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Do Self-Help Books Actually Benefit #Careerlions?

Do Self-Help Books Actually Benefit #Careerlions?

Reading a magazine called Quest, I stumbled upon an article on whether self-help books actually help. Intrigued of course, I was a bit shocked to find out about the situations when self-help books don’t work. Moreover, they can even be more harmful than anything else. In this article, I will share with you my findings on what self-help books work for and don’t. In addition, I’ll talk about the criteria a self-help book should meet in order to truly be beneficial according to research.

What self-help books don’t work

Those self-help books written by “amateurs” don’t work. Apparently, most of the self-help books out there are not based on any scientific research. This means that the tips and tricks recommended to you may as well be making your situation worse. Researchers from Drexel University found that 18% of the self-help books out there are actually harmful.

Good self-help books, also referred to as bibliotherapy, can be more effective than no treatment for minor issues. However, psychotherapy has always proven to have better results.

Honestly, self-help books about changing your life drastically usually don’t work. When a book makes promises that it cannot keep, maybe that is a sign. Although, it doesn’t always have to that case of course. However, I have now read a couple of books on how to become a morning person. Well, I am still miles and miles away from ever being a morning person. Another example are books I read on a “tidy life” and “life changing magic of tidying up”. Yes, I have found better ways to tidy. But am I now a tidy person? NO, mess seems to go wherever I go. I leave a trail basically; the trail just happens to become a little less whenever I am committed to change my ways yet again.

What self-help books can work for

Personally, I find that self-help books can help you to gradually become the person you want to become. My feeling is that when you read these books with the right state of mind, that they can be very beneficial. I think they influence your way of thinking in a way that you might not even notice yourself. Just like you are influenced by the people you see the most and commercials. You will associate yourself with certain beliefs and ways that may eventually lead you to be a different and hopefully improved version of yourself. Don’t expect the world and hope for the best!

Other books found to have a positive effect are the ones where you can identify with the main character in the book and they manage to accomplish what you are strive for too. This works you will most likely adapt your own behavior to be more like the main character, which may enable you to make your goals a reality.

What criteria should a self-help book meet to be beneficial?

To help you find out what criteria a self-help book should meet to ensure that it is beneficial, I did some research. Here are the top criteria should consider:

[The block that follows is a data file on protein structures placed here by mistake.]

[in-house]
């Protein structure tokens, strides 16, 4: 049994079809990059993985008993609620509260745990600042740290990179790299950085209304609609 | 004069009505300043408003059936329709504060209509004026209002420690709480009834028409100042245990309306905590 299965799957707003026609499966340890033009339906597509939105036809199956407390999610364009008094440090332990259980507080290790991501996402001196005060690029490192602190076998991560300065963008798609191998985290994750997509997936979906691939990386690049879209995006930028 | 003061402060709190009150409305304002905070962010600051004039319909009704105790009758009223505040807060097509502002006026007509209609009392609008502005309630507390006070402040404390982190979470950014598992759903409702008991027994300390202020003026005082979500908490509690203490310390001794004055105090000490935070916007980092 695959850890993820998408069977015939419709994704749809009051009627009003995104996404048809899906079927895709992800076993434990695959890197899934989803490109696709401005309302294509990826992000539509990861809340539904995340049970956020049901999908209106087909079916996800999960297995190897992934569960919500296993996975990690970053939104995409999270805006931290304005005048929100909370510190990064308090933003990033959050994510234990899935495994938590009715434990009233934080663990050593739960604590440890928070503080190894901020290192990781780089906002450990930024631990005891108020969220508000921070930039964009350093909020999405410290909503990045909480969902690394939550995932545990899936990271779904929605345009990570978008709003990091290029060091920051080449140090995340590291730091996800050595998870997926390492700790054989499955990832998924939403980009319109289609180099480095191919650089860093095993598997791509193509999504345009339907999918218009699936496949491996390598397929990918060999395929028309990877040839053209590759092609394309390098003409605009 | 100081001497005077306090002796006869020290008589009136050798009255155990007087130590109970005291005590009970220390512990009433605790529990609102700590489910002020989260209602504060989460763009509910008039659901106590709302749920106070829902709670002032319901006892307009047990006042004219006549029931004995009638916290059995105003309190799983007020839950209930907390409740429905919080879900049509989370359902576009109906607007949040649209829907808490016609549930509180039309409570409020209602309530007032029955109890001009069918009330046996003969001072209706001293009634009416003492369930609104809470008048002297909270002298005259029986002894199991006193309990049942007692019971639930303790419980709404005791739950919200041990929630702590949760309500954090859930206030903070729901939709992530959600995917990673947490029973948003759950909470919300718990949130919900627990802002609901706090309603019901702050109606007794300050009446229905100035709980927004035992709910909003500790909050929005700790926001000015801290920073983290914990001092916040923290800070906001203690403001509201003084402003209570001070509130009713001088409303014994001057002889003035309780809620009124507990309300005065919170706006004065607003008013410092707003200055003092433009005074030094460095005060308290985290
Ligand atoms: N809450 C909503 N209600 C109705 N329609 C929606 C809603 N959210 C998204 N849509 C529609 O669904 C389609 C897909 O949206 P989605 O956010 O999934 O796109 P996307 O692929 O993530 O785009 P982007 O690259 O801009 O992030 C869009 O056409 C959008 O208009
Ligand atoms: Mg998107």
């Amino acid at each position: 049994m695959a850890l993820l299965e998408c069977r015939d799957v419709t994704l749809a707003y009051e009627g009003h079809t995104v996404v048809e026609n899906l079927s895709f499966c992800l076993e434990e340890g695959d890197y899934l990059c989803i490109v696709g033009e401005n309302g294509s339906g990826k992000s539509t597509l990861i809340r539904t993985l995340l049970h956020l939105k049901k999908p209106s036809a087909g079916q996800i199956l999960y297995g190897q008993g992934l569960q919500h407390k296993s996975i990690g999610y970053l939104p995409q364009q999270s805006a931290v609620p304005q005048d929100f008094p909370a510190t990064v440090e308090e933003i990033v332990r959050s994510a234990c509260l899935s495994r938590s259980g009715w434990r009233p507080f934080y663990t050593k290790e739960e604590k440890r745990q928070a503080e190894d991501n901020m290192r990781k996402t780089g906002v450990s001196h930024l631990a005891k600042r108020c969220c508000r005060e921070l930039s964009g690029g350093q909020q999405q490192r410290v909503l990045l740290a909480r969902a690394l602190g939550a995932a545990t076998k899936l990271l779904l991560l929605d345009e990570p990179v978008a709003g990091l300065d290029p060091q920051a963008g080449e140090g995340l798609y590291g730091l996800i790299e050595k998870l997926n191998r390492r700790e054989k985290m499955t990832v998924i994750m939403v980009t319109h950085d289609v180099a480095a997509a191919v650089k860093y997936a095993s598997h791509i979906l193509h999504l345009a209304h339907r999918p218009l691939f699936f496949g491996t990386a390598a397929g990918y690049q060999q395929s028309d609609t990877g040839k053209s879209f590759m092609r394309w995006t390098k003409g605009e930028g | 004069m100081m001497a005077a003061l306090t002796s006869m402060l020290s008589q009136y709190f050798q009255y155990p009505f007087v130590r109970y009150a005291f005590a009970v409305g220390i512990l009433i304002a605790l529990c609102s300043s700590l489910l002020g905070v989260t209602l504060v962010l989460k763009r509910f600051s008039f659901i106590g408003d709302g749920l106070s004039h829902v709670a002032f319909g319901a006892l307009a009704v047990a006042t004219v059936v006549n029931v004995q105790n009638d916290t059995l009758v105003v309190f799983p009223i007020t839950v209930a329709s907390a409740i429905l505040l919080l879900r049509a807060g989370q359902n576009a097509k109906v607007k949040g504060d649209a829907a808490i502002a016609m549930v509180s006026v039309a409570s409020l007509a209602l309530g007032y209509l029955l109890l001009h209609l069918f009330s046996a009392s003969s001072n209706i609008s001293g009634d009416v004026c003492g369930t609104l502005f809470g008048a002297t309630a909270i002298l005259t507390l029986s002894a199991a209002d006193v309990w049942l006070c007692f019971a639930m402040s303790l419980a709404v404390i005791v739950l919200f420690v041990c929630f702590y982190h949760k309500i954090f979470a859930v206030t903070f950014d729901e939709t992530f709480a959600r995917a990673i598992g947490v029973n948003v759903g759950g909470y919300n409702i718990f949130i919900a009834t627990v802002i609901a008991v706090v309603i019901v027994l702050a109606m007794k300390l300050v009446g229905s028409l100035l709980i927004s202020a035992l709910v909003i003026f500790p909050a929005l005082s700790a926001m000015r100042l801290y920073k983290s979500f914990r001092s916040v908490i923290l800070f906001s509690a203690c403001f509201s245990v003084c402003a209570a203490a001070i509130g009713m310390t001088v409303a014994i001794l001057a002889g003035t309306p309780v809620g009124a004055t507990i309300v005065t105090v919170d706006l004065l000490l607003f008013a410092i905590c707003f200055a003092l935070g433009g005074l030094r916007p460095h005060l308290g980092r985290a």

• The self-help book should be based on scientific research. On the backside of the book there is always some information visible on the author, so make sure that the writer is a professional with the appropriate background rather than a self-acclaimed expert.
  • You can also check the end of self-help books for references to articles or books. This will also imply that they are based on actual research.
  • Avoid books that promise “one fits all” solutions, as these cannot be.
  • The self-help book should not address a serious self-help issue. These require professional help. Serious issues include among others depressions and body image disorders.
  • Avoid books that make promises that cannot be kept realistically.

If I want to know whether a self-help book is reliable, I usually check out the testimony’s. I also check out most books on Goodreads to find out whether the book is received well. Reviewers there are usually very honest and give insight on whether the book is a match for you.

A few of the self-help books that I have found beneficial are:

  • Mindset by Carol S. Dweck, who is a leading researcher in personality, social psychology and developmental psychology. The book is properly based on research and the writer is more than reliable.
  • Working with Emotional Intelligence by Daniel Goleman, who has a Ph.D. that has taught at Harvard. It is packed with research that is retraceable in via the notes, just like his other books.
  • The Organized Mind by Daniel Levitin who also has a Ph.D. in psychology and Professor of psychology, neuroscience and music. The number of notes included in this book is astonishing and reassuring enough. A book that keeps its promise.

What is your take on self-help books? Which ones have you found more disturbing than helpful? Which ones can you recommend? Do you have criteria of your own? We are curious to know your thoughts in the comment section below!


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